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???
06-04-01, 01:45 AM
Just wondering about other ideas on this subject. Having been to a few warmblood days and young horse comps it seems the trend for the WB breeding is to breed a more refined (if not pretty) type of WB. They seem to be getting very close to a TB type (nothing wrong with the TB). The powerful swinging movement seems to be replaced for a very pretty type of movement (the type seen in the hack ring (nothing wrong with that either)). I just find it a shame as I really liked the WBs being a bit different and more powerful. I've always seen the WB as a big powerful animal with loads of presence but not necessarily pretty.

Carola
06-04-01, 02:31 AM
Yes, they have changed a bit.... They are more elegant, lighter, "prettier" (as you say) but also have "this" big movement - the movement that everybody wants but only few can sit.
Is it a trend (as in "fashion") or is it the result of careful selective breeding to design the most appropriate animal "for the job"?

Personally, I liked the heavier "Goldstern" types, but I also admire the elegance of the new-time WB's.

Ahhh - actually... I love them all.

Judith NZ
06-04-01, 04:56 AM
Oh yes the newer lines are beautiful,athletic and light on their feet. Can't beat that. (And this is coming from a ISH breeder.:-)) I still think the TB is the most beautiful of all breeds but as a riding horse they don't suit my purposes.
What does concern me with the huge influx of TB blood going into some of the new lines is the rideability. SOme of the older heavy lines where tough and then with the more TB in the lines we are seeing more of the TB temperament. Hot, sensitive and often volatile and often still tough.
Put that into a bigger horse than the average TB and you have a horse that is perhaps not suited to the amateur rider. I've seen loads of amateur riders buy these horses and then find themselves confined to the arena as they are too scared to take them out. No more hacking or having fun.
They where overawed with the beauty and elegance and thought these horses would take them to the top but then found they could not ride them so they got sold.
I do breed the odd WBs and have a couple of beauties at home. Light and elegant but descended from a well known to be extremely easy to ride and handle Swedish Warmblood.
ISH are the WB for the amateur rider. Quiet and sensible and do anything go anywhere horses.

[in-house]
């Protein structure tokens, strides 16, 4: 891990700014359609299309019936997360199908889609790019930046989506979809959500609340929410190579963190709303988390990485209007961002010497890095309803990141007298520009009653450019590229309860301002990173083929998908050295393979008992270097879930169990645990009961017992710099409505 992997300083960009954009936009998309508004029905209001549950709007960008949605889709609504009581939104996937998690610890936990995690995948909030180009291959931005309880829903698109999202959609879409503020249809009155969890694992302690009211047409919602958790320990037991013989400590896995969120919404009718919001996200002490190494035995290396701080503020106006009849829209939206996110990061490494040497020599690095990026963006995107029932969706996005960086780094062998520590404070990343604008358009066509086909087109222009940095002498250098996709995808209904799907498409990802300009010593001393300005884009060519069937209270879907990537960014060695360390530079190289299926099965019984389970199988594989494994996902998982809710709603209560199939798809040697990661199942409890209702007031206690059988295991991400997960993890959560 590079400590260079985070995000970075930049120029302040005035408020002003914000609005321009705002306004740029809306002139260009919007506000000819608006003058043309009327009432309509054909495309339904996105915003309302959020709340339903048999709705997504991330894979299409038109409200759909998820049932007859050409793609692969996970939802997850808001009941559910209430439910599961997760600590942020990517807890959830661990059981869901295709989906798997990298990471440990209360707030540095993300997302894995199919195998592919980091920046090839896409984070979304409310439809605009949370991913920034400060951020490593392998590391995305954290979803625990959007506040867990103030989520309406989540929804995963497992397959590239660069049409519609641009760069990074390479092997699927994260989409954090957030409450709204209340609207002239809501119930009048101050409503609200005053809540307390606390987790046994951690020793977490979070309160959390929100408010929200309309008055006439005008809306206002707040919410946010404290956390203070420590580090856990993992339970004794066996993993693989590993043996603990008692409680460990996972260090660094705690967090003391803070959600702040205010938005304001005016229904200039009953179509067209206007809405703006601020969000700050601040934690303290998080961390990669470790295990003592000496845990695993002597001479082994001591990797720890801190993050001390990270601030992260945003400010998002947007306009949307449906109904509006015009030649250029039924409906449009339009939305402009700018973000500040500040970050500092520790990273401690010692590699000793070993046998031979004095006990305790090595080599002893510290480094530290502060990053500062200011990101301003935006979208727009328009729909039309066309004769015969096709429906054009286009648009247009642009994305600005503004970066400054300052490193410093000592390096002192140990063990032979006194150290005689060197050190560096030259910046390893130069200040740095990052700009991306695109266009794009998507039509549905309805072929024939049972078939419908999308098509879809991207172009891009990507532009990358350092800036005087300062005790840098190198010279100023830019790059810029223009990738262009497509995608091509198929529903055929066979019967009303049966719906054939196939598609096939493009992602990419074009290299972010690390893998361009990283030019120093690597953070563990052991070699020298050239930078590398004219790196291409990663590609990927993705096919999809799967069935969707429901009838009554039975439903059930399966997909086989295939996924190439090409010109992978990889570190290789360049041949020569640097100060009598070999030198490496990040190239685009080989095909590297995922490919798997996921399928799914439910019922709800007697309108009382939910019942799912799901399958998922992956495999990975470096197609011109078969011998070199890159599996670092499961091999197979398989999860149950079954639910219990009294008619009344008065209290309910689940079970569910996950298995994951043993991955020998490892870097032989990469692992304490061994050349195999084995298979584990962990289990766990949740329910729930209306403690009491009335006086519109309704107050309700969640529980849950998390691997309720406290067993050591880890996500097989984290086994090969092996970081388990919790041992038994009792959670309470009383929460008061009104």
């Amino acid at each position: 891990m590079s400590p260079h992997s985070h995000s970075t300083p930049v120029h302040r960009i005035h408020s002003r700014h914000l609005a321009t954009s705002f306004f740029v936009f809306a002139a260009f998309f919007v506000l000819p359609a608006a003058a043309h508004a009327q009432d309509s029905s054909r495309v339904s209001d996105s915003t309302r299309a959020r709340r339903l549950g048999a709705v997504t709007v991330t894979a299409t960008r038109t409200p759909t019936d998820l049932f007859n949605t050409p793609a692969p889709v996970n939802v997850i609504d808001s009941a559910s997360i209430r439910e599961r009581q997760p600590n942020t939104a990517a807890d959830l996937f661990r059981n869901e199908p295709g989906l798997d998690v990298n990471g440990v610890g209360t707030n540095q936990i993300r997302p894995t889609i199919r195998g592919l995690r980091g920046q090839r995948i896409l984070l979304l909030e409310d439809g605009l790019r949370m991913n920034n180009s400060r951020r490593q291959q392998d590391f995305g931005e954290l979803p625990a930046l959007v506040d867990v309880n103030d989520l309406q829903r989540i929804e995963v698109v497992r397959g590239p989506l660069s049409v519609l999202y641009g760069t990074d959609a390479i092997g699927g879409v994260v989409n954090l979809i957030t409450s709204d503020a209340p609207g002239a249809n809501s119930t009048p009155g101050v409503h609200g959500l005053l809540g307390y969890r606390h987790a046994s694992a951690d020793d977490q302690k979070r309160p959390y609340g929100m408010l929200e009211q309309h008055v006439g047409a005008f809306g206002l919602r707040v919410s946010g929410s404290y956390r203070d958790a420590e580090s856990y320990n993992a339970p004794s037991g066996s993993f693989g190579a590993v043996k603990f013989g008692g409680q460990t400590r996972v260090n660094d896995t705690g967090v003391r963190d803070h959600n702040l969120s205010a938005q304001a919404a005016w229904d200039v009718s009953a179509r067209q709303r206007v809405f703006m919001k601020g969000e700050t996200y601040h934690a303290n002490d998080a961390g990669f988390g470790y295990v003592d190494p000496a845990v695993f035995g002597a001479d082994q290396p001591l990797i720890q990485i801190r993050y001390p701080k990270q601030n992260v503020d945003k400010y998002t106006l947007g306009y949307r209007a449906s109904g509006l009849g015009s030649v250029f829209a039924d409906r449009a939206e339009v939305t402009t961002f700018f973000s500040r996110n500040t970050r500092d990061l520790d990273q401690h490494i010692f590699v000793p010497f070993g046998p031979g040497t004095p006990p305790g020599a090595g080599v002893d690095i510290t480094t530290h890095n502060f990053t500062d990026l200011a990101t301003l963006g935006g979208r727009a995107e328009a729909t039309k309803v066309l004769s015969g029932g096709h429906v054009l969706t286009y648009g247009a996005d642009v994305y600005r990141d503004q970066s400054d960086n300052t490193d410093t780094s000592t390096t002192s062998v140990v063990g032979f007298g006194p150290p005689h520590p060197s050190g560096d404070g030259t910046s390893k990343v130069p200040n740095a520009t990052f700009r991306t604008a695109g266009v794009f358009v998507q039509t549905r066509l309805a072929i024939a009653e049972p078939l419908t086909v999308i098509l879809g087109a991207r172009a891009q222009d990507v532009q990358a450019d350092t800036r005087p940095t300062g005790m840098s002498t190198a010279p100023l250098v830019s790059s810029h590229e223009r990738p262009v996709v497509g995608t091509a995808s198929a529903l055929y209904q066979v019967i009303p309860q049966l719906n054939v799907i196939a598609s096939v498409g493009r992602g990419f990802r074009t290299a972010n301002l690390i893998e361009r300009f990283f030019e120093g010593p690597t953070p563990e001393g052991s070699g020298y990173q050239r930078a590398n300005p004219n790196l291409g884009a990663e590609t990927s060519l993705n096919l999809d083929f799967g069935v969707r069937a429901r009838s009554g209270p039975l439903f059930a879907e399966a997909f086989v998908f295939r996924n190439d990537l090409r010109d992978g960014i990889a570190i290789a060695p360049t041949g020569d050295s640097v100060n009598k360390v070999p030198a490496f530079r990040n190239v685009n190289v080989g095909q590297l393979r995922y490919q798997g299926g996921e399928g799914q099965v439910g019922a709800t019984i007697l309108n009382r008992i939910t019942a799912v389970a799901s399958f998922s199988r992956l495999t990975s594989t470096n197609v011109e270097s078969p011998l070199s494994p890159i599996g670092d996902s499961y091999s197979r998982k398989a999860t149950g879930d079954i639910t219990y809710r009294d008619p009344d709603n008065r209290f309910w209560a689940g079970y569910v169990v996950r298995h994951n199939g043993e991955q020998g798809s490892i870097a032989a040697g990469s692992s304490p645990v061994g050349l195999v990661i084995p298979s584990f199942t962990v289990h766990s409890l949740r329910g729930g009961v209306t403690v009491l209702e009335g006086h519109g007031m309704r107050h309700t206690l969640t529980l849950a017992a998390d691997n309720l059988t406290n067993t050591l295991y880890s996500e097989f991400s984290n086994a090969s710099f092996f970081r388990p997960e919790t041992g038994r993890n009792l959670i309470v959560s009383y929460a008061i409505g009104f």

Or find lines of WB that are renown for thier quiet temperaments.

Judith NZ
06-04-01, 04:58 AM
Actually I should also say. My aim is to cross the ISH with WBs. I've seen some examples of this cross and they are big powerful horses with exceptional movement and brilliant temperaments.

Autumn
06-04-01, 05:31 AM
Judith - I would be very interested in seeing a ISH / WB cross. I also have seen that the w/bloods are getting finer and finer.
One thing I like about w/b is there solid types and how they ooze power.

Judith NZ
06-04-01, 05:58 AM
I'll see if I can find a picture Autumn. We have a WB/ISH stallion standing over here. He is awesome. I am sure there is a picture of him somewhere on the net I'll have a look and post the link. I was turned on to the X when I had one send to me for agistment. Wow it was the most awesome mover I have seen in a horse for a long time and had an awesome temperament. It has just been broken in @ 3 1/2 and the owner told me she just got on it and rode it. My kind of horse:-) Its now out hacking on their farm like an old hand for a while before it starts it career as a showjumper. I told her it will be wasted as a showjumper (but thats her bag) and while it was at my place I had several people ask if they could buy her. (all dressage riders)
Be back when I find that picture.

Judith NZ
06-04-01, 06:27 AM
here we go Autumn. Not the best photo I'm afraid.
http://www.irishhorse.org.nz/homepage.htm
The Horse is Ballycotton.
I have a better picture on email so I will email it to you.
The breeder of Ballycotton is also crossing his ISH mares now with Corlando (Corlandus) and tells me that the cross is stunning and they are great movers and very athletic.

Judith NZ
06-04-01, 06:29 AM
oops when you go to that link press on studs and stallions and then go to Goldengrove Stud. That will find Ballycotton.

md
06-04-01, 10:38 AM